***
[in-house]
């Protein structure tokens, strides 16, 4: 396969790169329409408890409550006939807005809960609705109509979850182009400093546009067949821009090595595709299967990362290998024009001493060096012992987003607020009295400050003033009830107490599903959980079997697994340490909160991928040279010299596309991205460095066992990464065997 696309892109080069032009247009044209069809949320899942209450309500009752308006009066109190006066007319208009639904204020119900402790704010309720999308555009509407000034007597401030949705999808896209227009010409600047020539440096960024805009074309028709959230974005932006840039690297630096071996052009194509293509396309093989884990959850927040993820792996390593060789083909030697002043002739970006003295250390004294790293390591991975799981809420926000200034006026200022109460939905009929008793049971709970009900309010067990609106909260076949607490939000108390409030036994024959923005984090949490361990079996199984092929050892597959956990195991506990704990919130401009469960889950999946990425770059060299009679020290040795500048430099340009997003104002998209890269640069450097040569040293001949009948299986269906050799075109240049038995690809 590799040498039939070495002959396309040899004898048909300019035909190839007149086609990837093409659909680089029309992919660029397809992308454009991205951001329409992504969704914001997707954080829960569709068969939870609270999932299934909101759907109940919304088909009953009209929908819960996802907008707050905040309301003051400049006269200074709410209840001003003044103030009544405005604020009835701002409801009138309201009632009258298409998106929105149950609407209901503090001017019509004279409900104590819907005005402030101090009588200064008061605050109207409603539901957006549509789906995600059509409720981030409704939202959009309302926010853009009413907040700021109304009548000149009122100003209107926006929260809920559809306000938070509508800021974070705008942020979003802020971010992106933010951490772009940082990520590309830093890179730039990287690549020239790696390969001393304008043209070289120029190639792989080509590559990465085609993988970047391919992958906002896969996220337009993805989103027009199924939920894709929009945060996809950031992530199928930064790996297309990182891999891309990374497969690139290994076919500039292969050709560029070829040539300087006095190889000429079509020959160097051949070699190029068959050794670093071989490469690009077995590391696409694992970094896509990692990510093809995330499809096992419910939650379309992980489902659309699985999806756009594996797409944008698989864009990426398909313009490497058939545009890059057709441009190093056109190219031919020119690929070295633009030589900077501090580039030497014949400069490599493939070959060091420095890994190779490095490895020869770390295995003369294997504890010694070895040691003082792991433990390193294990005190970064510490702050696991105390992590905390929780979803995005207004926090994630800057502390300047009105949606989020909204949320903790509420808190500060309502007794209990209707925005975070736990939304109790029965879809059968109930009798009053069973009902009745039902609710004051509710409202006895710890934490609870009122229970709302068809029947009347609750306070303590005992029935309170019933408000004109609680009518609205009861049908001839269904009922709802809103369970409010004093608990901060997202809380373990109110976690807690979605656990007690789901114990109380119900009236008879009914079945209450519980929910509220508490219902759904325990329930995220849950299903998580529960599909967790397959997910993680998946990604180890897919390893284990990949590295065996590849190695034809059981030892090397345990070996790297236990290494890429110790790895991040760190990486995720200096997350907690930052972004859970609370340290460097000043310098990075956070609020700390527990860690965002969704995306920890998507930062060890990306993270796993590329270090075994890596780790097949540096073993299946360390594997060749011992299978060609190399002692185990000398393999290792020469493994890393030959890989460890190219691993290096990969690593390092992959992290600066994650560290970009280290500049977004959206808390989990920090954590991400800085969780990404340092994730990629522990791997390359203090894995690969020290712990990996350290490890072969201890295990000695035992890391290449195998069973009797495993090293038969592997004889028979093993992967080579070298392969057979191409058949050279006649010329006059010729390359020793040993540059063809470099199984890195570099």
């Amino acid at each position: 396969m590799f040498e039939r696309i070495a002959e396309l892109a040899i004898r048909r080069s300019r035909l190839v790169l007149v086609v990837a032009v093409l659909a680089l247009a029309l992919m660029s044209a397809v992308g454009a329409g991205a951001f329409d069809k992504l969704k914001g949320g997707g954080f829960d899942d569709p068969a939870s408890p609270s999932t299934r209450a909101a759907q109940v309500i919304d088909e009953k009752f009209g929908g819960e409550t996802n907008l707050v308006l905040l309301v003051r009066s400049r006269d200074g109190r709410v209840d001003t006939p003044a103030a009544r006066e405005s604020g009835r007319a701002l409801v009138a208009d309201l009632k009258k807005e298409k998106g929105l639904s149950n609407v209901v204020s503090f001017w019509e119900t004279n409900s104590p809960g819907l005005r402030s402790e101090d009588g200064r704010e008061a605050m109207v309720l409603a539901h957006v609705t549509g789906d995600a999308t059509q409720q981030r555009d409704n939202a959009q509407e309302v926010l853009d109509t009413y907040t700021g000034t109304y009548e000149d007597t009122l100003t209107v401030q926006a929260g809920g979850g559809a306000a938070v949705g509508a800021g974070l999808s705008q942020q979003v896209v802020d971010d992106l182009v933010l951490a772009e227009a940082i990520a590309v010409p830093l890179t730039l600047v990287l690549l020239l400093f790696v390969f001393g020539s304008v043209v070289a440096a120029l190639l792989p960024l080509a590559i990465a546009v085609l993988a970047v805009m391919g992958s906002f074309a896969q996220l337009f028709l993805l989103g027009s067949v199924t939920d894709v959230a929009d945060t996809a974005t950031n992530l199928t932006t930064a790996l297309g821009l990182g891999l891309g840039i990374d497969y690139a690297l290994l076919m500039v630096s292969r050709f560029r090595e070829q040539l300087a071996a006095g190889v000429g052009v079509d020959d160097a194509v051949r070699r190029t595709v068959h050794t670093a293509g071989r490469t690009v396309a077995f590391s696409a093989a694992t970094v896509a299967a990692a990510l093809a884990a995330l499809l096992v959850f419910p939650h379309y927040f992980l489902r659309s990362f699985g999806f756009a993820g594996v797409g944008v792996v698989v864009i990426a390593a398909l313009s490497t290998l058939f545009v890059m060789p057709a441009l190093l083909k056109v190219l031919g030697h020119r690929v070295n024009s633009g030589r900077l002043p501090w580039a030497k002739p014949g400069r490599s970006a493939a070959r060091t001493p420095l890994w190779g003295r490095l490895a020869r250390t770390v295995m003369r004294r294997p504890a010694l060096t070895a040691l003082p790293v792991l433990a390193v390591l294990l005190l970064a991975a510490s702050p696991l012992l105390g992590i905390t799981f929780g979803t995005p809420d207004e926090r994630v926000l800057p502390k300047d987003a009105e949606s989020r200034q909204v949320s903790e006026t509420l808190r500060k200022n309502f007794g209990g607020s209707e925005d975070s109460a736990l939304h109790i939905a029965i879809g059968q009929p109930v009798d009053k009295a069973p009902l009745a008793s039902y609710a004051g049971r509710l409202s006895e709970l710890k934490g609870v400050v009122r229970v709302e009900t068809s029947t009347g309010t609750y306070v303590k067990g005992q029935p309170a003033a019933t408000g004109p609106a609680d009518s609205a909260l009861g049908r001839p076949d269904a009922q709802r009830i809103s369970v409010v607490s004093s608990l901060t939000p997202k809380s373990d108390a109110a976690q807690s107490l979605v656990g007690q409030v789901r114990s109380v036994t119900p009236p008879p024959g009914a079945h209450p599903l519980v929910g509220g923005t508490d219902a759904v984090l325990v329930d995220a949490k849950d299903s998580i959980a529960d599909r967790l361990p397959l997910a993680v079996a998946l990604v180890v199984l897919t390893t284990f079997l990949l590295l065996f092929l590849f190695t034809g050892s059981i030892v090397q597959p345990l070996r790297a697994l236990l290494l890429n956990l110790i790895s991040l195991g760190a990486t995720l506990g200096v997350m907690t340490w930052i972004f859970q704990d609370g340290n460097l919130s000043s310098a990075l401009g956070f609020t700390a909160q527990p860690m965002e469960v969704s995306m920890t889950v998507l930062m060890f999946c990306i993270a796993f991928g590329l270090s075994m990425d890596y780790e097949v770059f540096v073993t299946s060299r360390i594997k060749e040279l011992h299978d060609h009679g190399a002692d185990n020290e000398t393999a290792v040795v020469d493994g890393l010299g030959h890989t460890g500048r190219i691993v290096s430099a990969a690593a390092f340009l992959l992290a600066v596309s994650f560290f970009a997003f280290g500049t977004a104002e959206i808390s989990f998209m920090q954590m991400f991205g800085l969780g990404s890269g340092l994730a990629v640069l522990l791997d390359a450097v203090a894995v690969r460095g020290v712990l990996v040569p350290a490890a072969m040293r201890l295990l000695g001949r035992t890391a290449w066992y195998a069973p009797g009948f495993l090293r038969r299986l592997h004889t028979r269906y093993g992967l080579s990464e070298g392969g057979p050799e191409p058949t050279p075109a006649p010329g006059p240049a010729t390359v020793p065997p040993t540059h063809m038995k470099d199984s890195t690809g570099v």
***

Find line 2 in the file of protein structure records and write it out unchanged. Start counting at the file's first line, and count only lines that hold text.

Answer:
């Protein structure tokens, strides 16, 4: 396969790169329409408890409550006939807005809960609705109509979850182009400093546009067949821009090595595709299967990362290998024009001493060096012992987003607020009295400050003033009830107490599903959980079997697994340490909160991928040279010299596309991205460095066992990464065997 696309892109080069032009247009044209069809949320899942209450309500009752308006009066109190006066007319208009639904204020119900402790704010309720999308555009509407000034007597401030949705999808896209227009010409600047020539440096960024805009074309028709959230974005932006840039690297630096071996052009194509293509396309093989884990959850927040993820792996390593060789083909030697002043002739970006003295250390004294790293390591991975799981809420926000200034006026200022109460939905009929008793049971709970009900309010067990609106909260076949607490939000108390409030036994024959923005984090949490361990079996199984092929050892597959956990195991506990704990919130401009469960889950999946990425770059060299009679020290040795500048430099340009997003104002998209890269640069450097040569040293001949009948299986269906050799075109240049038995690809 590799040498039939070495002959396309040899004898048909300019035909190839007149086609990837093409659909680089029309992919660029397809992308454009991205951001329409992504969704914001997707954080829960569709068969939870609270999932299934909101759907109940919304088909009953009209929908819960996802907008707050905040309301003051400049006269200074709410209840001003003044103030009544405005604020009835701002409801009138309201009632009258298409998106929105149950609407209901503090001017019509004279409900104590819907005005402030101090009588200064008061605050109207409603539901957006549509789906995600059509409720981030409704939202959009309302926010853009009413907040700021109304009548000149009122100003209107926006929260809920559809306000938070509508800021974070705008942020979003802020971010992106933010951490772009940082990520590309830093890179730039990287690549020239790696390969001393304008043209070289120029190639792989080509590559990465085609993988970047391919992958906002896969996220337009993805989103027009199924939920894709929009945060996809950031992530199928930064790996297309990182891999891309990374497969690139290994076919500039292969050709560029070829040539300087006095190889000429079509020959160097051949070699190029068959050794670093071989490469690009077995590391696409694992970094896509990692990510093809995330499809096992419910939650379309992980489902659309699985999806756009594996797409944008698989864009990426398909313009490497058939545009890059057709441009190093056109190219031919020119690929070295633009030589900077501090580039030497014949400069490599493939070959060091420095890994190779490095490895020869770390295995003369294997504890010694070895040691003082792991433990390193294990005190970064510490702050696991105390992590905390929780979803995005207004926090994630800057502390300047009105949606989020909204949320903790509420808190500060309502007794209990209707925005975070736990939304109790029965879809059968109930009798009053069973009902009745039902609710004051509710409202006895710890934490609870009122229970709302068809029947009347609750306070303590005992029935309170019933408000004109609680009518609205009861049908001839269904009922709802809103369970409010004093608990901060997202809380373990109110976690807690979605656990007690789901114990109380119900009236008879009914079945209450519980929910509220508490219902759904325990329930995220849950299903998580529960599909967790397959997910993680998946990604180890897919390893284990990949590295065996590849190695034809059981030892090397345990070996790297236990290494890429110790790895991040760190990486995720200096997350907690930052972004859970609370340290460097000043310098990075956070609020700390527990860690965002969704995306920890998507930062060890990306993270796993590329270090075994890596780790097949540096073993299946360390594997060749011992299978060609190399002692185990000398393999290792020469493994890393030959890989460890190219691993290096990969690593390092992959992290600066994650560290970009280290500049977004959206808390989990920090954590991400800085969780990404340092994730990629522990791997390359203090894995690969020290712990990996350290490890072969201890295990000695035992890391290449195998069973009797495993090293038969592997004889028979093993992967080579070298392969057979191409058949050279006649010329006059010729390359020793040993540059063809470099199984890195570099």